Roughly a year ago we featured a slammed 1982 Yamaha XS650, resplendent in an intricate gold paintjob. It was built by Taipei-based Mark Huang, who still has it and rides it regularly. He’s since built another XS650 in the same Japanese street-bobber style—and it looks just as great.
It was commissioned by a good customer and friend of Mark’s, Gregory Wu. Mark had built an off-the-wall SR400 for Greg back in 2011, but the customized SR wasn’t road legal in Taiwan, making it difficult to ride freely. So, Greg asked Mark to modify another bike for him—less radically this time.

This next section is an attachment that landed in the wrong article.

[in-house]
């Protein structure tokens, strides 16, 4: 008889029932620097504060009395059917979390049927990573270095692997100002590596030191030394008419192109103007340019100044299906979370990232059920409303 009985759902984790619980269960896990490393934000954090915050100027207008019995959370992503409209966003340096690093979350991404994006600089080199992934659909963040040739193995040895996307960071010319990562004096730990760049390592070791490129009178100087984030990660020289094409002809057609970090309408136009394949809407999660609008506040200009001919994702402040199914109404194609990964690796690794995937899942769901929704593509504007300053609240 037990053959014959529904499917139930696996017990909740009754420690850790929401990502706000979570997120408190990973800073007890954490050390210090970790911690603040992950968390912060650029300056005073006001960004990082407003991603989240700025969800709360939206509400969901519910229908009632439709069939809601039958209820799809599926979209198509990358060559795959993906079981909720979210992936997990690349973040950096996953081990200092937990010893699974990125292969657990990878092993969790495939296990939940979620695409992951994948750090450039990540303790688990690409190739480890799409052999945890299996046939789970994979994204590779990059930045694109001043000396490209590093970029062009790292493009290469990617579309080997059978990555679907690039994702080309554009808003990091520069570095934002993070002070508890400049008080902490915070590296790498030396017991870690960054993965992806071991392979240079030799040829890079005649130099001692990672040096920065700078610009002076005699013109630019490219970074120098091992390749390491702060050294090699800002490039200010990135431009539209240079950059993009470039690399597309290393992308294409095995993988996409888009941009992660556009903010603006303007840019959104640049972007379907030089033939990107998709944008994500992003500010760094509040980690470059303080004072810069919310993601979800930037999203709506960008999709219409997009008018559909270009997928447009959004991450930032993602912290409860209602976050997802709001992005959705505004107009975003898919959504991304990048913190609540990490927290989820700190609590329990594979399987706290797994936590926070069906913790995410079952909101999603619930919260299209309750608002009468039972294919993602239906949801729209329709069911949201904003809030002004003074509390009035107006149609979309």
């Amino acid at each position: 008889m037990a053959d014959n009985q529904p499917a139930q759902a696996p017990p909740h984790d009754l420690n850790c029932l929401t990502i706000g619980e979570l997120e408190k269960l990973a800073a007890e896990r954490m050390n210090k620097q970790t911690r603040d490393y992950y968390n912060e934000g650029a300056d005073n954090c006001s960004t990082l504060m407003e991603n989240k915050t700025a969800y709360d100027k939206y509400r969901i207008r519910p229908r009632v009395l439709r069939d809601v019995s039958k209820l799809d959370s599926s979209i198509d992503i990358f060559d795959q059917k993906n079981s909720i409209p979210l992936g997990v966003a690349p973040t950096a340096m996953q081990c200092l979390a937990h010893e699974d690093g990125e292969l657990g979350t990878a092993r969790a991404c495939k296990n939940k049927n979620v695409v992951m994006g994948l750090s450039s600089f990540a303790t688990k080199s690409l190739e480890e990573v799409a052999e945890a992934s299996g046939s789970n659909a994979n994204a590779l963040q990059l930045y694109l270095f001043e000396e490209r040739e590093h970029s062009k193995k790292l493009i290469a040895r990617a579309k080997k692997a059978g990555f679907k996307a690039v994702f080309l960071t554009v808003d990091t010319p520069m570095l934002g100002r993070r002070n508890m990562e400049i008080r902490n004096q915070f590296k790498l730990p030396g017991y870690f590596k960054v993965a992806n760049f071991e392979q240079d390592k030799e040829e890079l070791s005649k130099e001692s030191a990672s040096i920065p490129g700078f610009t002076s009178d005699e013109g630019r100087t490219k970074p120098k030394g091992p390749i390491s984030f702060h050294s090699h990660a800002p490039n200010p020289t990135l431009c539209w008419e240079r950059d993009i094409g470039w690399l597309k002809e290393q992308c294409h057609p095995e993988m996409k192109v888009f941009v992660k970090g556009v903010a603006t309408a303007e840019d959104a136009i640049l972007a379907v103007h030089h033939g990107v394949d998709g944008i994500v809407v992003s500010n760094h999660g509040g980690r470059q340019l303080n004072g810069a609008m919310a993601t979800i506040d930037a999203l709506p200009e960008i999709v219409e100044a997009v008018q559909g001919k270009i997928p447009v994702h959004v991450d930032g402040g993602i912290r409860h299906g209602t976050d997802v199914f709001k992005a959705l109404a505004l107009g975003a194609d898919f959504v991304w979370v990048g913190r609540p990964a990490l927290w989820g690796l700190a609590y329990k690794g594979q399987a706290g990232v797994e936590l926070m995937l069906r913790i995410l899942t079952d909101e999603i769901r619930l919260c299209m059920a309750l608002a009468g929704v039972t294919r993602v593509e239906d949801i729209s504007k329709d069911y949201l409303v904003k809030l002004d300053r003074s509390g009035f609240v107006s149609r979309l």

Mark started with a 1980-model XS650 that, like his own, had to be sourced from California, as the XS650 is ultra-rare in Taiwan. The two bikes share a few traits—both ride on 11-inch rear shocks, lowered front forks and 18-inch wheels front and back, fitted with Firestone’s Deluxe Champion tires.
A similar seat, rear loop and fender were fabricated for Greg’s XS, and the airbox and side covers removed in favor of a beautiful, handcrafted battery box. The exhaust headers and mufflers are also one-off parts. The headlight is from Unity, and a modified ’47 Chevrolet truck taillight has been installed at the back.
The bike’s most striking feature is its fuel tank—a Yamaha DT250 unit that Mark lengthened by about 4 inches, creating a 1-to-1 ratio with the seat. It’s wrapped in a lush green paint scheme by Air Runner Custom Paint, who Mark uses for all his bikes.
To be completely honest slammed bobbers have never been my thing. But with excellent workmanship, clean lines and perfect finishes, Mark has me convinced.
How about you?